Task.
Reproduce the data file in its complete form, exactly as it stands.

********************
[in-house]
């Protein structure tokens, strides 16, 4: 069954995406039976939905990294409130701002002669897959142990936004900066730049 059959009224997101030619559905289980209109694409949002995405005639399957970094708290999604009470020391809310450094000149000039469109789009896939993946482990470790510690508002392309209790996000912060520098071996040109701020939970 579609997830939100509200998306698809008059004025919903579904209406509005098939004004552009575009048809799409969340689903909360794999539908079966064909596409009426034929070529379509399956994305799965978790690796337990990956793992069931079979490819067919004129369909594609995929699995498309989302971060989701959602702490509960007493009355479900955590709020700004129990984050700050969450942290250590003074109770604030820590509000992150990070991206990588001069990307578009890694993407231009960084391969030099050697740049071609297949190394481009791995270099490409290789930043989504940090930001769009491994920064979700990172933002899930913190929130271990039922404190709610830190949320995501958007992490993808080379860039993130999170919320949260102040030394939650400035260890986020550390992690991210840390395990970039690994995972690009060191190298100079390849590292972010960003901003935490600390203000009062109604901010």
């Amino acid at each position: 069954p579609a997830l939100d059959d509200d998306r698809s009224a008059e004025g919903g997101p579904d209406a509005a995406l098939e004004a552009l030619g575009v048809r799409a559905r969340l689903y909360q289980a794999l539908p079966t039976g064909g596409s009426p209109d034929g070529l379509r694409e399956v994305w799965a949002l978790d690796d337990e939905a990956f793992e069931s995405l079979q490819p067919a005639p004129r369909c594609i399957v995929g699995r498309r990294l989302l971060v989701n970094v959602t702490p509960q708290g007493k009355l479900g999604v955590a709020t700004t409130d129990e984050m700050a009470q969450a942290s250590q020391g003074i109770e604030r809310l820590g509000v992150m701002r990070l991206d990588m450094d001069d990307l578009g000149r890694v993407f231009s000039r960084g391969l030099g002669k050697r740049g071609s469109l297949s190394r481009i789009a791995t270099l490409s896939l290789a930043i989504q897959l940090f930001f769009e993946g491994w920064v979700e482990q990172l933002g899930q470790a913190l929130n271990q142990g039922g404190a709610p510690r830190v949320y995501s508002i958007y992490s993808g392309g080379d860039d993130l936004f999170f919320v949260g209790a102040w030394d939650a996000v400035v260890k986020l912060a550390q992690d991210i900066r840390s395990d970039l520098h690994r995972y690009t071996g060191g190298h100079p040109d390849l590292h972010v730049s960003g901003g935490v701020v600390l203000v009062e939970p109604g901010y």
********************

[in-house]
């Protein structure tokens, strides 16, 4: 069954995406039976939905990294409130701002002669897959142990936004900066730049 059959009224997101030619559905289980209109694409949002995405005639399957970094708290999604009470020391809310450094000149000039469109789009896939993946482990470790510690508002392309209790996000912060520098071996040109701020939970 579609997830939100509200998306698809008059004025919903579904209406509005098939004004552009575009048809799409969340689903909360794999539908079966064909596409009426034929070529379509399956994305799965978790690796337990990956793992069931079979490819067919004129369909594609995929699995498309989302971060989701959602702490509960007493009355479900955590709020700004129990984050700050969450942290250590003074109770604030820590509000992150990070991206990588001069990307578009890694993407231009960084391969030099050697740049071609297949190394481009791995270099490409290789930043989504940090930001769009491994920064979700990172933002899930913190929130271990039922404190709610830190949320995501958007992490993808080379860039993130999170919320949260102040030394939650400035260890986020550390992690991210840390395990970039690994995972690009060191190298100079390849590292972010960003901003935490600390203000009062109604901010």
């Amino acid at each position: 069954p579609a997830l939100d059959d509200d998306r698809s009224a008059e004025g919903g997101p579904d209406a509005a995406l098939e004004a552009l030619g575009v048809r799409a559905r969340l689903y909360q289980a794999l539908p079966t039976g064909g596409s009426p209109d034929g070529l379509r694409e399956v994305w799965a949002l978790d690796d337990e939905a990956f793992e069931s995405l079979q490819p067919a005639p004129r369909c594609i399957v995929g699995r498309r990294l989302l971060v989701n970094v959602t702490p509960q708290g007493k009355l479900g999604v955590a709020t700004t409130d129990e984050m700050a009470q969450a942290s250590q020391g003074i109770e604030r809310l820590g509000v992150m701002r990070l991206d990588m450094d001069d990307l578009g000149r890694v993407f231009s000039r960084g391969l030099g002669k050697r740049g071609s469109l297949s190394r481009i789009a791995t270099l490409s896939l290789a930043i989504q897959l940090f930001f769009e993946g491994w920064v979700e482990q990172l933002g899930q470790a913190l929130n271990q142990g039922g404190a709610p510690r830190v949320y995501s508002i958007y992490s993808g392309g080379d860039d993130l936004f999170f919320v949260g209790a102040w030394d939650a996000v400035v260890k986020l912060a550390q992690d991210i900066r840390s395990d970039l520098h690994r995972y690009t071996g060191g190298h100079p040109d390849l590292h972010v730049s960003g901003g935490v701020v600390l203000v009062e939970p109604g901010y």